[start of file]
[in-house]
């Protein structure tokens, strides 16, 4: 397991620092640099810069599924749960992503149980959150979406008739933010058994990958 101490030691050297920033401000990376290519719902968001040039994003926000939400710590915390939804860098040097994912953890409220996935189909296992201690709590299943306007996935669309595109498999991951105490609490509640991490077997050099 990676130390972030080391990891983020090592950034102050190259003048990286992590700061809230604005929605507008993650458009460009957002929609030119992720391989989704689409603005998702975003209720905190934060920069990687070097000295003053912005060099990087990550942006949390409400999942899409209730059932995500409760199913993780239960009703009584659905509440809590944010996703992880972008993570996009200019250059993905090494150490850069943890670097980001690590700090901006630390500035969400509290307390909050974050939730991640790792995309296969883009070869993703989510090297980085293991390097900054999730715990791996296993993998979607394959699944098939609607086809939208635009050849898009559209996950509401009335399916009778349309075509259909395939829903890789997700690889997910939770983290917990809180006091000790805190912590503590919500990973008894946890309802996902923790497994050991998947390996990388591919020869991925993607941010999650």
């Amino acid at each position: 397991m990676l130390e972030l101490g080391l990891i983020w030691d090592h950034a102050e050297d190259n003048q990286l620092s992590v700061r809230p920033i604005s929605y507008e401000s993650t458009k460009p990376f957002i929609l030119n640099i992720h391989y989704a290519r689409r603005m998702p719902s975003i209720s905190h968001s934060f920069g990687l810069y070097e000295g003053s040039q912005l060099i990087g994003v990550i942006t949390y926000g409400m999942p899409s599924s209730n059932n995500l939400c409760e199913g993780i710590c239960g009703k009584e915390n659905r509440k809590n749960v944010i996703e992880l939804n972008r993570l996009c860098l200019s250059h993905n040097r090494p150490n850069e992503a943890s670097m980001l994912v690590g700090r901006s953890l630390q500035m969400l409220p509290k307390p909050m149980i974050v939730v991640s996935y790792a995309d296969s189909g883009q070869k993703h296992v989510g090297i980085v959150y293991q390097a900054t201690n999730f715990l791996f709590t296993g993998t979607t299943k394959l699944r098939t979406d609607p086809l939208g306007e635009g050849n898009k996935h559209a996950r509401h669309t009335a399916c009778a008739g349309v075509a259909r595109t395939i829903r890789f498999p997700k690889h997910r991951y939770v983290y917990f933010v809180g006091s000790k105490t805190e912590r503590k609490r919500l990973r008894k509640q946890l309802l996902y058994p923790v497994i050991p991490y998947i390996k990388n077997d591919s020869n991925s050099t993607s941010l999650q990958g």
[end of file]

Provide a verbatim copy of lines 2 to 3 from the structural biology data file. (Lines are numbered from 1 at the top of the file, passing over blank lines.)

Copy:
């Protein structure tokens, strides 16, 4: 397991620092640099810069599924749960992503149980959150979406008739933010058994990958 101490030691050297920033401000990376290519719902968001040039994003926000939400710590915390939804860098040097994912953890409220996935189909296992201690709590299943306007996935669309595109498999991951105490609490509640991490077997050099 990676130390972030080391990891983020090592950034102050190259003048990286992590700061809230604005929605507008993650458009460009957002929609030119992720391989989704689409603005998702975003209720905190934060920069990687070097000295003053912005060099990087990550942006949390409400999942899409209730059932995500409760199913993780239960009703009584659905509440809590944010996703992880972008993570996009200019250059993905090494150490850069943890670097980001690590700090901006630390500035969400509290307390909050974050939730991640790792995309296969883009070869993703989510090297980085293991390097900054999730715990791996296993993998979607394959699944098939609607086809939208635009050849898009559209996950509401009335399916009778349309075509259909395939829903890789997700690889997910939770983290917990809180006091000790805190912590503590919500990973008894946890309802996902923790497994050991998947390996990388591919020869991925993607941010999650």
């Amino acid at each position: 397991m990676l130390e972030l101490g080391l990891i983020w030691d090592h950034a102050e050297d190259n003048q990286l620092s992590v700061r809230p920033i604005s929605y507008e401000s993650t458009k460009p990376f957002i929609l030119n640099i992720h391989y989704a290519r689409r603005m998702p719902s975003i209720s905190h968001s934060f920069g990687l810069y070097e000295g003053s040039q912005l060099i990087g994003v990550i942006t949390y926000g409400m999942p899409s599924s209730n059932n995500l939400c409760e199913g993780i710590c239960g009703k009584e915390n659905r509440k809590n749960v944010i996703e992880l939804n972008r993570l996009c860098l200019s250059h993905n040097r090494p150490n850069e992503a943890s670097m980001l994912v690590g700090r901006s953890l630390q500035m969400l409220p509290k307390p909050m149980i974050v939730v991640s996935y790792a995309d296969s189909g883009q070869k993703h296992v989510g090297i980085v959150y293991q390097a900054t201690n999730f715990l791996f709590t296993g993998t979607t299943k394959l699944r098939t979406d609607p086809l939208g306007e635009g050849n898009k996935h559209a996950r509401h669309t009335a399916c009778a008739g349309v075509a259909r595109t395939i829903r890789f498999p997700k690889h997910r991951y939770v983290y917990f933010v809180g006091s000790k105490t805190e912590r503590k609490r919500l990973r008894k509640q946890l309802l996902y058994p923790v497994i050991p991490y998947i390996k990388n077997d591919s020869n991925s050099t993607s941010l999650q990958g």